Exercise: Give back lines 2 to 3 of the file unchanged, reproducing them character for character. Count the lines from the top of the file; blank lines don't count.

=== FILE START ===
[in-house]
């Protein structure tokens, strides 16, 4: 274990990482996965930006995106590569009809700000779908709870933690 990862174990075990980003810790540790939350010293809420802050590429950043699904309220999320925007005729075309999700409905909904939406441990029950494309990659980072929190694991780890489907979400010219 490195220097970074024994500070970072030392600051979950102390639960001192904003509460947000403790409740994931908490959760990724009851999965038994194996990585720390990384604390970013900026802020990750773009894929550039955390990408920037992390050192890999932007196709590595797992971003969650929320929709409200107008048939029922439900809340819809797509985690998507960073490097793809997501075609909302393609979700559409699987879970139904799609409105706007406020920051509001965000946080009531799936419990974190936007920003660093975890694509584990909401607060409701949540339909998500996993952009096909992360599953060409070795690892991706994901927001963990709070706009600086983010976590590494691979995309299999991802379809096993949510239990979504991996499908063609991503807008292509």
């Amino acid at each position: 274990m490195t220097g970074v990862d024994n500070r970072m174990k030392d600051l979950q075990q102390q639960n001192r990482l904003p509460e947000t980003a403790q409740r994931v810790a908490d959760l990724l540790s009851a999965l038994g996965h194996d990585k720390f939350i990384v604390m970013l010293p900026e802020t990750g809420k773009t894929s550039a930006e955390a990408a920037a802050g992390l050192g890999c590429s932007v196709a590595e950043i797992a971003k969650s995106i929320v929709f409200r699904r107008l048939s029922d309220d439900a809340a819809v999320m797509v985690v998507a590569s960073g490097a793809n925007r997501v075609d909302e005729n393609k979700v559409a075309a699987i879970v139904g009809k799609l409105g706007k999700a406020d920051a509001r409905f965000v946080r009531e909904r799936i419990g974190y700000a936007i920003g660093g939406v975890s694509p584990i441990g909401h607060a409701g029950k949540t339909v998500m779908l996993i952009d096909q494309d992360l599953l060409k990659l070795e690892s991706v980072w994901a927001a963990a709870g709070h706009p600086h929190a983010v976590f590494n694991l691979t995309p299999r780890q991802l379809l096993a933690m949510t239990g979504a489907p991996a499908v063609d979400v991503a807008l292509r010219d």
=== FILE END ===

């Protein structure tokens, strides 16, 4: 274990990482996965930006995106590569009809700000779908709870933690 990862174990075990980003810790540790939350010293809420802050590429950043699904309220999320925007005729075309999700409905909904939406441990029950494309990659980072929190694991780890489907979400010219 490195220097970074024994500070970072030392600051979950102390639960001192904003509460947000403790409740994931908490959760990724009851999965038994194996990585720390990384604390970013900026802020990750773009894929550039955390990408920037992390050192890999932007196709590595797992971003969650929320929709409200107008048939029922439900809340819809797509985690998507960073490097793809997501075609909302393609979700559409699987879970139904799609409105706007406020920051509001965000946080009531799936419990974190936007920003660093975890694509584990909401607060409701949540339909998500996993952009096909992360599953060409070795690892991706994901927001963990709070706009600086983010976590590494691979995309299999991802379809096993949510239990979504991996499908063609991503807008292509």
């Amino acid at each position: 274990m490195t220097g970074v990862d024994n500070r970072m174990k030392d600051l979950q075990q102390q639960n001192r990482l904003p509460e947000t980003a403790q409740r994931v810790a908490d959760l990724l540790s009851a999965l038994g996965h194996d990585k720390f939350i990384v604390m970013l010293p900026e802020t990750g809420k773009t894929s550039a930006e955390a990408a920037a802050g992390l050192g890999c590429s932007v196709a590595e950043i797992a971003k969650s995106i929320v929709f409200r699904r107008l048939s029922d309220d439900a809340a819809v999320m797509v985690v998507a590569s960073g490097a793809n925007r997501v075609d909302e005729n393609k979700v559409a075309a699987i879970v139904g009809k799609l409105g706007k999700a406020d920051a509001r409905f965000v946080r009531e909904r799936i419990g974190y700000a936007i920003g660093g939406v975890s694509p584990i441990g909401h607060a409701g029950k949540t339909v998500m779908l996993i952009d096909q494309d992360l599953l060409k990659l070795e690892s991706v980072w994901a927001a963990a709870g709070h706009p600086h929190a983010v976590f590494n694991l691979t995309p299999r780890q991802l379809l096993a933690m949510t239990g979504a489907p991996a499908v063609d979400v991503a807008l292509r010219d």